Google has finally added a feature to Google Docs that many of us have been waiting a long time to see. That feature is the ability to overlay text on top of images in Google Docs!
For years the only way to work with text and images in Google Docs was to wrap the text around an image. Now you can place text directly behind or directly in front of an image. In other words, you can overlay text on the images that you insert into Google Docs.
To overlay text on an image in Google Docs first write the text that you want to appear. Then insert the image of your choice. After you’ve inserted an image then click on it to bring up the “image options” menu. In the “image options” menu you’ll now see the choices of “behind text” and “in front of text” under the text wrapping settings. See my screenshot as a reference for where to find the new text overlay options.
The new text overlay options are significant not only for creating documents from scratch in Google Docs, but also because of what it means when you import Word documents into Google Documents. Word has long supported the use of text overlays. However, until now that formatting was lost when you converted a Word document into a Google Document. That will no longer be the case now that Google Docs supports positioning text in front of and behind images.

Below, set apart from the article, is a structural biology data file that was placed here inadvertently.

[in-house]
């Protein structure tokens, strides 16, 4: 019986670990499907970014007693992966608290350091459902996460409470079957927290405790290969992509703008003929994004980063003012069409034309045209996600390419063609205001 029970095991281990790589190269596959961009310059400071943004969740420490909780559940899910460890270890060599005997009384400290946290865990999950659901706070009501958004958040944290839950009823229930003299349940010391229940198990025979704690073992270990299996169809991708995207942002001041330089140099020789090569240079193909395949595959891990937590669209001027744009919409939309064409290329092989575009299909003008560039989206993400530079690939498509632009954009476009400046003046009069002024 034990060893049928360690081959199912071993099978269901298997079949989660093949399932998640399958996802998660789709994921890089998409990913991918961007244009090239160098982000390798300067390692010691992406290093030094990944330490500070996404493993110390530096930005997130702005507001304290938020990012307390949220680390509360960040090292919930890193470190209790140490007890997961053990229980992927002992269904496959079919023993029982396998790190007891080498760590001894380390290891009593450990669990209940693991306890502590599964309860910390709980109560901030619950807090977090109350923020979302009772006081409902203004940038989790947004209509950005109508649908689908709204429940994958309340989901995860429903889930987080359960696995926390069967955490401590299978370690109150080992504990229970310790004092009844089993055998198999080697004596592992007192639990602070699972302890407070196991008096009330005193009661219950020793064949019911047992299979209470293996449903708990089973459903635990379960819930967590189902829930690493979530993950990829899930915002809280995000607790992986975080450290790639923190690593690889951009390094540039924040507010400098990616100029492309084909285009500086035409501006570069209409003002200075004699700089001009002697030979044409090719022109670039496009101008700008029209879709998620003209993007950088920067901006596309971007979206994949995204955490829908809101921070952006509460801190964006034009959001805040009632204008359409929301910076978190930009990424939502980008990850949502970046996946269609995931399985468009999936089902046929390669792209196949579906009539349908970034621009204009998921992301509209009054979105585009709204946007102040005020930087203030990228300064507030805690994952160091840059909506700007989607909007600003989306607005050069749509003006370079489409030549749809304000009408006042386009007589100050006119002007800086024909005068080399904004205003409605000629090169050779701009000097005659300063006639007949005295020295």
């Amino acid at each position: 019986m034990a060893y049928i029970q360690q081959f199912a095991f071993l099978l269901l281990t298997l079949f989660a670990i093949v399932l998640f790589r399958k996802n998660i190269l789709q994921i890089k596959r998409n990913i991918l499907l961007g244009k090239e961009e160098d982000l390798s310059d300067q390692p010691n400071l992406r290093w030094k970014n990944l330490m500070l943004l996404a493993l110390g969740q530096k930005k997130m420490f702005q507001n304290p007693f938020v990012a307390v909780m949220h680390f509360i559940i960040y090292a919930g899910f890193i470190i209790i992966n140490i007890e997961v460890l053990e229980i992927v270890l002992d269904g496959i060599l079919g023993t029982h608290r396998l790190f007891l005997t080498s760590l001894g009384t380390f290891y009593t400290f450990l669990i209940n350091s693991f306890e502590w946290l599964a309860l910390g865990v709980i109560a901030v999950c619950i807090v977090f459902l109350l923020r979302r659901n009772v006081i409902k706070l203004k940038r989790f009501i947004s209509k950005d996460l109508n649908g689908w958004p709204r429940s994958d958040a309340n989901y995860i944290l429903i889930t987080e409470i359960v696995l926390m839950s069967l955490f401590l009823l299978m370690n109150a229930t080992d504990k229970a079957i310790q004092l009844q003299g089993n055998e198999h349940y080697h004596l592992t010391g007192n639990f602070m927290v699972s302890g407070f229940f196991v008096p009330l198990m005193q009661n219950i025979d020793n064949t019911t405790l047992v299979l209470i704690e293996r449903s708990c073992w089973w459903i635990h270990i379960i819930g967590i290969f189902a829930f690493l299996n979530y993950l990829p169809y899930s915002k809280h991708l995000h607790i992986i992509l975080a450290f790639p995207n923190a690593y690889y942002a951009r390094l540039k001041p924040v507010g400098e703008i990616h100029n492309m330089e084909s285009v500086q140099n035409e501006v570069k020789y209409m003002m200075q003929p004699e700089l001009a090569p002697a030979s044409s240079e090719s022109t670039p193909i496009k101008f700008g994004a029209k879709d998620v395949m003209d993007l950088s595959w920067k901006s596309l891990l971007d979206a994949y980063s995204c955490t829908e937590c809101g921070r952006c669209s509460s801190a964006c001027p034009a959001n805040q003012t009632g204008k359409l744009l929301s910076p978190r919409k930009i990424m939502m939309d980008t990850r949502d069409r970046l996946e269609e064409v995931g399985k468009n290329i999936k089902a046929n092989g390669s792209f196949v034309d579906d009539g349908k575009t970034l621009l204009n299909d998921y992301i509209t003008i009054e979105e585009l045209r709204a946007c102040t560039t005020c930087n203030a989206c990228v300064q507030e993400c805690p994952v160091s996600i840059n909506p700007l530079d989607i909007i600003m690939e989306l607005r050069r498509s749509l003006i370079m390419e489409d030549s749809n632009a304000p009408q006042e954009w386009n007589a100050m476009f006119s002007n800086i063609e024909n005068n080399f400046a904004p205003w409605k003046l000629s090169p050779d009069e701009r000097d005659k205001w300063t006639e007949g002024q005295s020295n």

This update isn’t going to revolutionize the way that you, me, or our students use Google Documents. That said, it will be nice to have a better way for students to label images in Google Documents for either identification/ clarification purposes or for attribution purposes. It will also be nice to be able to upload Word documents and not lose the image and text formatting.
Like all new Google Documents features, this one will roll out over the course of a couple of weeks. I’m only seeing it in two of my four Google accounts at the moment.
This post originally appeared on FreeTech4Teachers.com. If you see it elsewhere, it has been used without permission. Sites that steal my (Richard Byrne’s) work include CloudComputin and WayBetterSite. Featured image captured by Richard Byrne.